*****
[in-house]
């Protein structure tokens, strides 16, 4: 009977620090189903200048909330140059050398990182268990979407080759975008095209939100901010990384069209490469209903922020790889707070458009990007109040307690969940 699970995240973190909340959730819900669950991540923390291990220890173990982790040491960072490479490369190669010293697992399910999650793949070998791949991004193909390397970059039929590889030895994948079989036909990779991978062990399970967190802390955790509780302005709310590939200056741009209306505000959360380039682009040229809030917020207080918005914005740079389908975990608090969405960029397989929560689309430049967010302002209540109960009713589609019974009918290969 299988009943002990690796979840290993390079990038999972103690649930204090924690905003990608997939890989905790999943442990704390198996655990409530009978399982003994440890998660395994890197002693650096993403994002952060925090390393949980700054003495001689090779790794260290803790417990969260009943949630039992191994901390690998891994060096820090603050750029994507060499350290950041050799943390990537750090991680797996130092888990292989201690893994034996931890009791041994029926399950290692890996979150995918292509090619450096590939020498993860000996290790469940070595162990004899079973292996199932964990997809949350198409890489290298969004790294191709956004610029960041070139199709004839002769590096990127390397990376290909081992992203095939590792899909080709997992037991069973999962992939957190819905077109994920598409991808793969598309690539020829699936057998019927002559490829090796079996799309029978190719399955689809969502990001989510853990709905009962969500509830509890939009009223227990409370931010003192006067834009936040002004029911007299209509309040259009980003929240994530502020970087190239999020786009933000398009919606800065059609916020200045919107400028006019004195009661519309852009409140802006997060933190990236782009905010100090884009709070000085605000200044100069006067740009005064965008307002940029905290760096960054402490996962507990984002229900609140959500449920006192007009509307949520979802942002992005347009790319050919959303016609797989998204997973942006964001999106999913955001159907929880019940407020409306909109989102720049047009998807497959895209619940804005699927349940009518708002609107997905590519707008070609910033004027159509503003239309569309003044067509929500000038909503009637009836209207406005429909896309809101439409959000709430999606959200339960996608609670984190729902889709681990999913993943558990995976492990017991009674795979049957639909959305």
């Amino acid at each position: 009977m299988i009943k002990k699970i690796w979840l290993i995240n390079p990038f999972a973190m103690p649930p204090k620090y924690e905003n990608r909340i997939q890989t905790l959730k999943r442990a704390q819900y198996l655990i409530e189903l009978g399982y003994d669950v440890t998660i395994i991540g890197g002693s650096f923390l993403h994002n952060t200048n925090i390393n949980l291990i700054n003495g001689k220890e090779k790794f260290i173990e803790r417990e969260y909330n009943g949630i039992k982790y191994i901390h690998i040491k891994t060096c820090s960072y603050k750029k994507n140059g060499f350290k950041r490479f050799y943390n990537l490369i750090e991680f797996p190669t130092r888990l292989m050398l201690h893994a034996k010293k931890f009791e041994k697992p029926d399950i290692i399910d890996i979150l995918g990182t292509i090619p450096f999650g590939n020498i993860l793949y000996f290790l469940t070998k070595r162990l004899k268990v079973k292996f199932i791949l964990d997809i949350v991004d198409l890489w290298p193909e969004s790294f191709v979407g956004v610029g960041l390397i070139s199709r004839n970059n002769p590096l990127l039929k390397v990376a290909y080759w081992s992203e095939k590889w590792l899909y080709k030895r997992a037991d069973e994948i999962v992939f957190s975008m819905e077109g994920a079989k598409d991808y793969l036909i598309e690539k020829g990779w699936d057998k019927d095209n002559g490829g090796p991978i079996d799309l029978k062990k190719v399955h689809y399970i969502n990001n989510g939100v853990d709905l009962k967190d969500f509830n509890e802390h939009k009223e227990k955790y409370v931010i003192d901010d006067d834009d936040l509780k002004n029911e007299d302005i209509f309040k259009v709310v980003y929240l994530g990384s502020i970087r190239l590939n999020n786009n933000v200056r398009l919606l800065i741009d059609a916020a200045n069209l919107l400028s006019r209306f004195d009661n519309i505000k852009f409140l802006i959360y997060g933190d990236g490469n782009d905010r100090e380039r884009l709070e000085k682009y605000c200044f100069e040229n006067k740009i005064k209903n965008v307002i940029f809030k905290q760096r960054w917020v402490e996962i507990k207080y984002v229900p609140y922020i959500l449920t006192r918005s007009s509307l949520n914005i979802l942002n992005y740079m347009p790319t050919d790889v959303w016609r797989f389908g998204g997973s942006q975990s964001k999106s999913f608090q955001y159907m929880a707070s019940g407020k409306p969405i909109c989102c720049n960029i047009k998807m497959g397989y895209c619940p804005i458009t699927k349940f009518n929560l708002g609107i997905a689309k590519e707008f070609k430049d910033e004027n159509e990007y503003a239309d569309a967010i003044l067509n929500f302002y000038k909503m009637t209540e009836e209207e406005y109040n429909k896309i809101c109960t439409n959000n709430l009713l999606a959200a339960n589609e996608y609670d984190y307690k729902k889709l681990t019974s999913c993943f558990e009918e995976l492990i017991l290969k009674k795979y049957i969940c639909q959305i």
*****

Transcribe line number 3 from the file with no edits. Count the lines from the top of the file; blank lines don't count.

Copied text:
């Amino acid at each position: 009977m299988i009943k002990k699970i690796w979840l290993i995240n390079p990038f999972a973190m103690p649930p204090k620090y924690e905003n990608r909340i997939q890989t905790l959730k999943r442990a704390q819900y198996l655990i409530e189903l009978g399982y003994d669950v440890t998660i395994i991540g890197g002693s650096f923390l993403h994002n952060t200048n925090i390393n949980l291990i700054n003495g001689k220890e090779k790794f260290i173990e803790r417990e969260y909330n009943g949630i039992k982790y191994i901390h690998i040491k891994t060096c820090s960072y603050k750029k994507n140059g060499f350290k950041r490479f050799y943390n990537l490369i750090e991680f797996p190669t130092r888990l292989m050398l201690h893994a034996k010293k931890f009791e041994k697992p029926d399950i290692i399910d890996i979150l995918g990182t292509i090619p450096f999650g590939n020498i993860l793949y000996f290790l469940t070998k070595r162990l004899k268990v079973k292996f199932i791949l964990d997809i949350v991004d198409l890489w290298p193909e969004s790294f191709v979407g956004v610029g960041l390397i070139s199709r004839n970059n002769p590096l990127l039929k390397v990376a290909y080759w081992s992203e095939k590889w590792l899909y080709k030895r997992a037991d069973e994948i999962v992939f957190s975008m819905e077109g994920a079989k598409d991808y793969l036909i598309e690539k020829g990779w699936d057998k019927d095209n002559g490829g090796p991978i079996d799309l029978k062990k190719v399955h689809y399970i969502n990001n989510g939100v853990d709905l009962k967190d969500f509830n509890e802390h939009k009223e227990k955790y409370v931010i003192d901010d006067d834009d936040l509780k002004n029911e007299d302005i209509f309040k259009v709310v980003y929240l994530g990384s502020i970087r190239l590939n999020n786009n933000v200056r398009l919606l800065i741009d059609a916020a200045n069209l919107l400028s006019r209306f004195d009661n519309i505000k852009f409140l802006i959360y997060g933190d990236g490469n782009d905010r100090e380039r884009l709070e000085k682009y605000c200044f100069e040229n006067k740009i005064k209903n965008v307002i940029f809030k905290q760096r960054w917020v402490e996962i507990k207080y984002v229900p609140y922020i959500l449920t006192r918005s007009s509307l949520n914005i979802l942002n992005y740079m347009p790319t050919d790889v959303w016609r797989f389908g998204g997973s942006q975990s964001k999106s999913f608090q955001y159907m929880a707070s019940g407020k409306p969405i909109c989102c720049n960029i047009k998807m497959g397989y895209c619940p804005i458009t699927k349940f009518n929560l708002g609107i997905a689309k590519e707008f070609k430049d910033e004027n159509e990007y503003a239309d569309a967010i003044l067509n929500f302002y000038k909503m009637t209540e009836e209207e406005y109040n429909k896309i809101c109960t439409n959000n709430l009713l999606a959200a339960n589609e996608y609670d984190y307690k729902k889709l681990t019974s999913c993943f558990e009918e995976l492990i017991l290969k009674k795979y049957i969940c639909q959305i």